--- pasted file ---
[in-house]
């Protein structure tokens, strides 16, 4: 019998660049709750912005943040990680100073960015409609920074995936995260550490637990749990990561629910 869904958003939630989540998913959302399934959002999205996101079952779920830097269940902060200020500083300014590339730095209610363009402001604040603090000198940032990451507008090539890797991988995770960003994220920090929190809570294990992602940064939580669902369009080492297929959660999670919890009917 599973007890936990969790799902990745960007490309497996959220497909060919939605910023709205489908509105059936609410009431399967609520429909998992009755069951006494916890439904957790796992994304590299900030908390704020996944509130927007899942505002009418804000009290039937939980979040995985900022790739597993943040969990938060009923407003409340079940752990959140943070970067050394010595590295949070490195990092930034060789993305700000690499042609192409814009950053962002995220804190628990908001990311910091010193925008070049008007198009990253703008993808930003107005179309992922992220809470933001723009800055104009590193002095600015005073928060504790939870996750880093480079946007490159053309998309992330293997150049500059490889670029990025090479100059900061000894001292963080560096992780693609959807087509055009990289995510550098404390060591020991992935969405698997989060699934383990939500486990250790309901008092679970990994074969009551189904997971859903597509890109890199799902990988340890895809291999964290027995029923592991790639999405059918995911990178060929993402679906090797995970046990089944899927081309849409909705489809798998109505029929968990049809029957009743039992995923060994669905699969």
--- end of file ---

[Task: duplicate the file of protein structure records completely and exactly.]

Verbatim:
[in-house]
């Protein structure tokens, strides 16, 4: 019998660049709750912005943040990680100073960015409609920074995936995260550490637990749990990561629910 869904958003939630989540998913959302399934959002999205996101079952779920830097269940902060200020500083300014590339730095209610363009402001604040603090000198940032990451507008090539890797991988995770960003994220920090929190809570294990992602940064939580669902369009080492297929959660999670919890009917 599973007890936990969790799902990745960007490309497996959220497909060919939605910023709205489908509105059936609410009431399967609520429909998992009755069951006494916890439904957790796992994304590299900030908390704020996944509130927007899942505002009418804000009290039937939980979040995985900022790739597993943040969990938060009923407003409340079940752990959140943070970067050394010595590295949070490195990092930034060789993305700000690499042609192409814009950053962002995220804190628990908001990311910091010193925008070049008007198009990253703008993808930003107005179309992922992220809470933001723009800055104009590193002095600015005073928060504790939870996750880093480079946007490159053309998309992330293997150049500059490889670029990025090479100059900061000894001292963080560096992780693609959807087509055009990289995510550098404390060591020991992935969405698997989060699934383990939500486990250790309901008092679970990994074969009551189904997971859903597509890109890199799902990988340890895809291999964290027995029923592991790639999405059918995911990178060929993402679906090797995970046990089944899927081309849409909705489809798998109505029929968990049809029957009743039992995923060994669905699969």